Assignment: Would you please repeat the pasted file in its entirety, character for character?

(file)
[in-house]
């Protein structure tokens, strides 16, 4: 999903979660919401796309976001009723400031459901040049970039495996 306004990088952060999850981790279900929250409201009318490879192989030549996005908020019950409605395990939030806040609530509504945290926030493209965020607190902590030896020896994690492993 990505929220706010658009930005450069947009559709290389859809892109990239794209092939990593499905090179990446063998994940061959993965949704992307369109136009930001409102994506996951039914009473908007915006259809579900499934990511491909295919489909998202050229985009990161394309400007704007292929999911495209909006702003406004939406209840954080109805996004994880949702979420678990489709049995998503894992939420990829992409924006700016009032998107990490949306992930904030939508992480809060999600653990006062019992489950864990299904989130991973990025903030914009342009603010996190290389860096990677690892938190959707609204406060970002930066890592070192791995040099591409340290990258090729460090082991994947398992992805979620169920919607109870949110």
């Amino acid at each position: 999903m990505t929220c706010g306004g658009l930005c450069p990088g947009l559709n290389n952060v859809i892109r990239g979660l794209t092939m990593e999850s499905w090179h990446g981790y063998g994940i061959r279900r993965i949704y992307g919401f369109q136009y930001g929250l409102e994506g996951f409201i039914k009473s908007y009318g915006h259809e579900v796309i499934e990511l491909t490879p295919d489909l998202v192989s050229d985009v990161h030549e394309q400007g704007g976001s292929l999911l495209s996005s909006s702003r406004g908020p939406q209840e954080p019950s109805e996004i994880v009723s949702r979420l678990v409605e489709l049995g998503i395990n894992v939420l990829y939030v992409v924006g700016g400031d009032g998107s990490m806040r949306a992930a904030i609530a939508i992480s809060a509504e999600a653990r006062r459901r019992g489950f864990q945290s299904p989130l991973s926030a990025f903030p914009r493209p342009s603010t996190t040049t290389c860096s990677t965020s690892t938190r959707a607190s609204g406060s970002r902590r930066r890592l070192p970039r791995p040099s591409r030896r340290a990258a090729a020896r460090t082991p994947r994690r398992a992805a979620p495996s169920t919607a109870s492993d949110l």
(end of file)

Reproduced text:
[in-house]
């Protein structure tokens, strides 16, 4: 999903979660919401796309976001009723400031459901040049970039495996 306004990088952060999850981790279900929250409201009318490879192989030549996005908020019950409605395990939030806040609530509504945290926030493209965020607190902590030896020896994690492993 990505929220706010658009930005450069947009559709290389859809892109990239794209092939990593499905090179990446063998994940061959993965949704992307369109136009930001409102994506996951039914009473908007915006259809579900499934990511491909295919489909998202050229985009990161394309400007704007292929999911495209909006702003406004939406209840954080109805996004994880949702979420678990489709049995998503894992939420990829992409924006700016009032998107990490949306992930904030939508992480809060999600653990006062019992489950864990299904989130991973990025903030914009342009603010996190290389860096990677690892938190959707609204406060970002930066890592070192791995040099591409340290990258090729460090082991994947398992992805979620169920919607109870949110």
């Amino acid at each position: 999903m990505t929220c706010g306004g658009l930005c450069p990088g947009l559709n290389n952060v859809i892109r990239g979660l794209t092939m990593e999850s499905w090179h990446g981790y063998g994940i061959r279900r993965i949704y992307g919401f369109q136009y930001g929250l409102e994506g996951f409201i039914k009473s908007y009318g915006h259809e579900v796309i499934e990511l491909t490879p295919d489909l998202v192989s050229d985009v990161h030549e394309q400007g704007g976001s292929l999911l495209s996005s909006s702003r406004g908020p939406q209840e954080p019950s109805e996004i994880v009723s949702r979420l678990v409605e489709l049995g998503i395990n894992v939420l990829y939030v992409v924006g700016g400031d009032g998107s990490m806040r949306a992930a904030i609530a939508i992480s809060a509504e999600a653990r006062r459901r019992g489950f864990q945290s299904p989130l991973s926030a990025f903030p914009r493209p342009s603010t996190t040049t290389c860096s990677t965020s690892t938190r959707a607190s609204g406060s970002r902590r930066r890592l070192p970039r791995p040099s591409r030896r340290a990258a090729a020896r460090t082991p994947r994690r398992a992805a979620p495996s169920t919607a109870s492993d949110l």